The brand new Irish period drama Death and Nightingales debuts this week on BBC Two, and tells the story of Beth Winters, a young woman who decides to escape from her current life. The show's cast includes the likes of Fifty Shades actor Jamie Dornan, but is Death and Nightingales based on a true story? Well, not quite, but is does draw heavily on a very real period of history.
The plot of the new series, which begins on BBC Two at 9 p.m. on Wednesday 27 November, is actually based on the 1992 novel of the same name, penned by Irish author Eugene McCabe. The book is considered by many to be an Irish literary classic, and is in fact McCabe's only novel, despite being well known for his plays and short stories.
Death and Nightingales is described as a "riveting story of love, betrayal, deception and revenge, set in the beautiful haunting countryside of Fermanagh [now Northern Ireland] in 1885 when all of the country is an undivided province of the British Empire" reports the Express. The entirety of the plot is set over an intense 24 hours, which happens to be Beth Winters' (Ann Skelly) 25th birthday. On her birthday, Winters decides to join Liam Ward (Jamie Dornan) and run from her current situation, including her complicated relationship with her stepfather.
While the characters might not be real people, the conflict experienced by Beth, is based on a very real period of history. Born to a Catholic mother, Beth was raised by her landowning Protestant stepfather who unwittingly married her mother when she was already pregnant. Beth then falls for a Catholic lover, adding to the complexity of the situation. The drama unfolds in 1883, the year after the Phoenix Park Murders of the chief secretary of Ireland and his undersecretary. Creator Alan Cubitt describes the era as "the start of modern terrorism, terrorism as we know it,” reports the Radio Times, adding that a 1987 bombing in Enniskillen, where the novel is set, “must have been part of [McCabe’s] thinking” when he penned the text.
The Irish Times has also previously reported that while McCabe was born in 1930 in Glasgow, his parents "originally came from the Border counties of Fermanagh and Monaghan," a region the family returned to after the outbreak of World War One. Citing a 1977 interview with Northern Standard, McCabe previously explained:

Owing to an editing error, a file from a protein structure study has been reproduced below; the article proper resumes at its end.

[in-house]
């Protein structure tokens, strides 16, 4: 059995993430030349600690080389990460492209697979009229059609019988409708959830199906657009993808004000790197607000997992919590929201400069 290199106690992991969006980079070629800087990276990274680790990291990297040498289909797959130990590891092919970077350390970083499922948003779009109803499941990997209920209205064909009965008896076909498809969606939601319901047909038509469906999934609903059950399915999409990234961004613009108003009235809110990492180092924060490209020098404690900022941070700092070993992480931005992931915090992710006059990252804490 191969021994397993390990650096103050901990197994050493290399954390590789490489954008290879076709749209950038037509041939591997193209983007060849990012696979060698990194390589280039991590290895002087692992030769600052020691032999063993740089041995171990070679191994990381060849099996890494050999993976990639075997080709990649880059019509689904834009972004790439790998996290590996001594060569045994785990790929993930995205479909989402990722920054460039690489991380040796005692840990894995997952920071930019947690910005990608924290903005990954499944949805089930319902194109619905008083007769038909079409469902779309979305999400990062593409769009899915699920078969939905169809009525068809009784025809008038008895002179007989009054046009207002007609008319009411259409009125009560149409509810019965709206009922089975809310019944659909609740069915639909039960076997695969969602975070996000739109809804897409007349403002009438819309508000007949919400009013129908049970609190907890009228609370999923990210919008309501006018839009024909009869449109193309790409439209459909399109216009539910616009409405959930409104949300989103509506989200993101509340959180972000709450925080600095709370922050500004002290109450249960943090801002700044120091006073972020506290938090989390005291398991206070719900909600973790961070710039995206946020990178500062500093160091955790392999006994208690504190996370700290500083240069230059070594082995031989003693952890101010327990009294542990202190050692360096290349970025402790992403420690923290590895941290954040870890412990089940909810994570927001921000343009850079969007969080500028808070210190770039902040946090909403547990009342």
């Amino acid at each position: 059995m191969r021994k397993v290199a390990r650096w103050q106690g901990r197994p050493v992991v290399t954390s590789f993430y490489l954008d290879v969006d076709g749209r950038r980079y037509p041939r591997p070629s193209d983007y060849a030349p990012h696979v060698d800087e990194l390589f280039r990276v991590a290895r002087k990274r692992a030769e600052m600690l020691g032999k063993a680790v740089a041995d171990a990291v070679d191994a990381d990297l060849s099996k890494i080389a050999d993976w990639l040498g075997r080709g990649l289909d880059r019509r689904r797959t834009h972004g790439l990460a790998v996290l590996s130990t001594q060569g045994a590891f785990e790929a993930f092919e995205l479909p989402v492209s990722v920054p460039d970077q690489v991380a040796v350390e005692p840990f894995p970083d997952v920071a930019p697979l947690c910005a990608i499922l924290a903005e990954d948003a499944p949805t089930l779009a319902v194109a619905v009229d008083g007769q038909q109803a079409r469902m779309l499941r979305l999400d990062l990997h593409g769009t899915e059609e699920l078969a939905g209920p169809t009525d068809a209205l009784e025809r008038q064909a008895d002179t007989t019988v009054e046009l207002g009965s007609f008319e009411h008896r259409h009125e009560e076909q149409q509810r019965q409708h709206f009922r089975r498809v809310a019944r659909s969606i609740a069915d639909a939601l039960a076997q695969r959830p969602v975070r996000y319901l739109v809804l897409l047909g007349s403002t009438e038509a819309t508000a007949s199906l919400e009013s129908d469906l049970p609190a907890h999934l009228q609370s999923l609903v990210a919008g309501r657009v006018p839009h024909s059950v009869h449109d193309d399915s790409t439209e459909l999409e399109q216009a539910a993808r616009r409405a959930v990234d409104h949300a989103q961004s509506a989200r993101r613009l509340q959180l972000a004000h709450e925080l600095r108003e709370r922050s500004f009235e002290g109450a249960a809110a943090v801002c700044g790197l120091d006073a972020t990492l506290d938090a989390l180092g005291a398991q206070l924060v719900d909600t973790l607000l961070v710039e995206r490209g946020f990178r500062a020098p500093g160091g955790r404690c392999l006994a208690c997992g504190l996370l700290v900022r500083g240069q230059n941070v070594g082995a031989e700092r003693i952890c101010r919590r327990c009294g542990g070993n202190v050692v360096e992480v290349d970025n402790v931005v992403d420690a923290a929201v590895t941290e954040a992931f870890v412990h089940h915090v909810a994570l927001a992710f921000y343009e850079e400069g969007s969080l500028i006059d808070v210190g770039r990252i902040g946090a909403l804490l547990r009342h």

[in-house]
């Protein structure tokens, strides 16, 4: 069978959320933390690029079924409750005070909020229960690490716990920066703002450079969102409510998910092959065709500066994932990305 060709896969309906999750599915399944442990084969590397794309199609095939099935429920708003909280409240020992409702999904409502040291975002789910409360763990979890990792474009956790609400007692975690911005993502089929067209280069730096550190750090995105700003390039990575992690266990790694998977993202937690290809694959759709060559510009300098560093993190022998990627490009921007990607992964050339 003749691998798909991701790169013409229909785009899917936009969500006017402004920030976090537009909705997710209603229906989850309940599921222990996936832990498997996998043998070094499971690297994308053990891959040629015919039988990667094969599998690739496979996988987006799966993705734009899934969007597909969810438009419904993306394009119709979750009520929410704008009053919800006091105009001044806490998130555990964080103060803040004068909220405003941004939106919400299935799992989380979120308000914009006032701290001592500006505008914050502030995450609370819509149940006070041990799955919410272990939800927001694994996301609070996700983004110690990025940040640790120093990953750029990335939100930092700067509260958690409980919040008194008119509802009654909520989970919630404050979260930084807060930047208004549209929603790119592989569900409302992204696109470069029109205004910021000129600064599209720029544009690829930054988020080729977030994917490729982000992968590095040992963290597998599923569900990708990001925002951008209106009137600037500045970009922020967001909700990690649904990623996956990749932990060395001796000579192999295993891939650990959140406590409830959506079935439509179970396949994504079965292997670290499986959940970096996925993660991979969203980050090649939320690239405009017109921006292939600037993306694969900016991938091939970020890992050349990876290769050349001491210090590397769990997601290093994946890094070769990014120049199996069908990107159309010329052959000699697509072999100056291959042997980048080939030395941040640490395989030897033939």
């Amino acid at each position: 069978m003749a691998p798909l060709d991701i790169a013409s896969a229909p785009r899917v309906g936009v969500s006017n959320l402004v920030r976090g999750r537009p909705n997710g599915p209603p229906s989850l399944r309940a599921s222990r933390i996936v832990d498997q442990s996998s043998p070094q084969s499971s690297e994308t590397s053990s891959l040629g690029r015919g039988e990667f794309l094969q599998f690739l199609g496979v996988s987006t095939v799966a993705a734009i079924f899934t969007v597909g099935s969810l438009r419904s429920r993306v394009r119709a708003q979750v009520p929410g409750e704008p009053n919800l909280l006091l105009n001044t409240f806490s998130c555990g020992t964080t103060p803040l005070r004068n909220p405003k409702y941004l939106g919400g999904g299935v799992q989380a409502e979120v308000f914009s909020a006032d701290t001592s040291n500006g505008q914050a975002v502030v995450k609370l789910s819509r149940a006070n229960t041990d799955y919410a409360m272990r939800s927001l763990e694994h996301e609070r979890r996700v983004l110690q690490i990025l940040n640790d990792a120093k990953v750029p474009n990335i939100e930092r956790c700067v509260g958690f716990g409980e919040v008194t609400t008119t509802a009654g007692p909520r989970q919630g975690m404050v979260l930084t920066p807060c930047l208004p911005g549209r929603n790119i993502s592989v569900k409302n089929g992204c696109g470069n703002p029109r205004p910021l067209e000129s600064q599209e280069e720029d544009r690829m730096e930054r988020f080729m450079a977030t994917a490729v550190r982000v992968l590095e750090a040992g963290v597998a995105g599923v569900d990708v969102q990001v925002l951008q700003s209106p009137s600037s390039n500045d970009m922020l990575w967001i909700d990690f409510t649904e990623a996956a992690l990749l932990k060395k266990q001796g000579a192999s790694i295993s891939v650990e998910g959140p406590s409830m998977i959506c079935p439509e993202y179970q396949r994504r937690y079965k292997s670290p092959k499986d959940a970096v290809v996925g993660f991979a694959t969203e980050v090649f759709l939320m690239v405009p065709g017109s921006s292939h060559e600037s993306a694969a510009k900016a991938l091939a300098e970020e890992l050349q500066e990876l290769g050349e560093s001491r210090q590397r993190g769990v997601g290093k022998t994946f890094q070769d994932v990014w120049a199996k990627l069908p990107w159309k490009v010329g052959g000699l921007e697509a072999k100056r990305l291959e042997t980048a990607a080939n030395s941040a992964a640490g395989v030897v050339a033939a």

"In recent times, since the outbreak of the Troubles in the North, I am very conscious that I am a writer living on the border. There is no way a writer can turn his back on what is happening around him. All other themes seem trivial to what is happening around us."
In addition to Kelly and Dornan, the BBC drama also stars Matthew Rhys, who has previously appeared in television show's including The Americans and Brothers & Sisters. Series creator Cubitt is known for his work on The Fall, and wanted to adapt this classic story for the small screen after admiring the work of author, McCabe.
When speaking to the Express about the novel, Cubitt said "It’s a book, that once I read it I really felt it's power and potency. It intrigued me and excited and interested me," and continued "It’s really the power of Eugene’s writing, the potency that kept me committed to the material over the years and has resulted in producing it and offering it for people to have a look at." The Death and Nightingales series creator also opened up about the difficulty he experienced adapting the original tale into a television series.
"There are all kinds of things that the cast will be reeling from being cut, but that’s always the process. If you lose good material so be it, hopefully, what remains is strong and powerful. Even with three hours at my disposal I couldn’t do everything that’s in the book — despite the fact that it’s not a long novel."
Further discussing the creative process behind his new BBC series, Cubitt said "But once you start to explore it, it’s immensely dense and so much of the material is in the form of flashbacks that the challenge for a dramatised versions as how to render those in a way that keeps the forward momentum of the story and yet contextualises this 24 to 36 hour period when it’s Beth’s birthday and the plan is in action," and added "The challenge in a way is to portray that backstory but not lose the forward momentum as well."
Cubitt has also pointed out that the story has relevance to the current political conversation, thanks to Brexit. "Representing how divided things were back then is a reminder we can't let that divide reassert itself," he told the BBC. This was echoed by Dornan, who explained that growing up in Northern Ireland left him with a familiarity of The Troubles. "I have a very good understanding of it," he explained of the Protestant-Catholic conflict represented in the show. "I could relate to it in my own way because I definitely experienced it."
Death and Nightingales starts on Wednesday 28 November at 9 p.m. on BBC Two.